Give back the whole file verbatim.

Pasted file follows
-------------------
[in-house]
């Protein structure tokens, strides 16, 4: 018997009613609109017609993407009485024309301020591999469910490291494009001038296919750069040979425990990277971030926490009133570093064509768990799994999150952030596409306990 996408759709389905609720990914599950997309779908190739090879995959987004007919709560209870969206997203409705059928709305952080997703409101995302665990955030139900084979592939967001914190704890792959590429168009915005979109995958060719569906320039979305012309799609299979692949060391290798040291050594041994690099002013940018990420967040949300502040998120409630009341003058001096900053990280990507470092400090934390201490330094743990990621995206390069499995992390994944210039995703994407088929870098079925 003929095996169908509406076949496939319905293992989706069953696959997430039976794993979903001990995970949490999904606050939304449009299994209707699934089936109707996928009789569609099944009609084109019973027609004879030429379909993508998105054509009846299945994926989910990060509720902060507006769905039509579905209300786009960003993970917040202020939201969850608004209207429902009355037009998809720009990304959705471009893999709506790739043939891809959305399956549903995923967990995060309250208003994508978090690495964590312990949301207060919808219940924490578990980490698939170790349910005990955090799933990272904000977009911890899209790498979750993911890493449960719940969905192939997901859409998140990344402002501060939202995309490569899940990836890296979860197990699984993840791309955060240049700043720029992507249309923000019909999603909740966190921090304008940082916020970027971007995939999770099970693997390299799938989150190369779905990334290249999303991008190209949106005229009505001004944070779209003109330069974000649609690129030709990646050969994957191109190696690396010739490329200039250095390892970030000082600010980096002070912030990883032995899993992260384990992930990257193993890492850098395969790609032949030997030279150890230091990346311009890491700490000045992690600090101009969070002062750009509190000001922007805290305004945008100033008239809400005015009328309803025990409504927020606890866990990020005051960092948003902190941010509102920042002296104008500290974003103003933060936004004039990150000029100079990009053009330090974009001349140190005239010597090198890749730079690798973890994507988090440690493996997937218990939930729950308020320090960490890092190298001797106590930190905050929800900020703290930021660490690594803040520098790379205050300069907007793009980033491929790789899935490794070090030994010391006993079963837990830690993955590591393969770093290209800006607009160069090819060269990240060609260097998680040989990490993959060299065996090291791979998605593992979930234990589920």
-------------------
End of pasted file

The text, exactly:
[in-house]
């Protein structure tokens, strides 16, 4: 018997009613609109017609993407009485024309301020591999469910490291494009001038296919750069040979425990990277971030926490009133570093064509768990799994999150952030596409306990 996408759709389905609720990914599950997309779908190739090879995959987004007919709560209870969206997203409705059928709305952080997703409101995302665990955030139900084979592939967001914190704890792959590429168009915005979109995958060719569906320039979305012309799609299979692949060391290798040291050594041994690099002013940018990420967040949300502040998120409630009341003058001096900053990280990507470092400090934390201490330094743990990621995206390069499995992390994944210039995703994407088929870098079925 003929095996169908509406076949496939319905293992989706069953696959997430039976794993979903001990995970949490999904606050939304449009299994209707699934089936109707996928009789569609099944009609084109019973027609004879030429379909993508998105054509009846299945994926989910990060509720902060507006769905039509579905209300786009960003993970917040202020939201969850608004209207429902009355037009998809720009990304959705471009893999709506790739043939891809959305399956549903995923967990995060309250208003994508978090690495964590312990949301207060919808219940924490578990980490698939170790349910005990955090799933990272904000977009911890899209790498979750993911890493449960719940969905192939997901859409998140990344402002501060939202995309490569899940990836890296979860197990699984993840791309955060240049700043720029992507249309923000019909999603909740966190921090304008940082916020970027971007995939999770099970693997390299799938989150190369779905990334290249999303991008190209949106005229009505001004944070779209003109330069974000649609690129030709990646050969994957191109190696690396010739490329200039250095390892970030000082600010980096002070912030990883032995899993992260384990992930990257193993890492850098395969790609032949030997030279150890230091990346311009890491700490000045992690600090101009969070002062750009509190000001922007805290305004945008100033008239809400005015009328309803025990409504927020606890866990990020005051960092948003902190941010509102920042002296104008500290974003103003933060936004004039990150000029100079990009053009330090974009001349140190005239010597090198890749730079690798973890994507988090440690493996997937218990939930729950308020320090960490890092190298001797106590930190905050929800900020703290930021660490690594803040520098790379205050300069907007793009980033491929790789899935490794070090030994010391006993079963837990830690993955590591393969770093290209800006607009160069090819060269990240060609260097998680040989990490993959060299065996090291791979998605593992979930234990589920």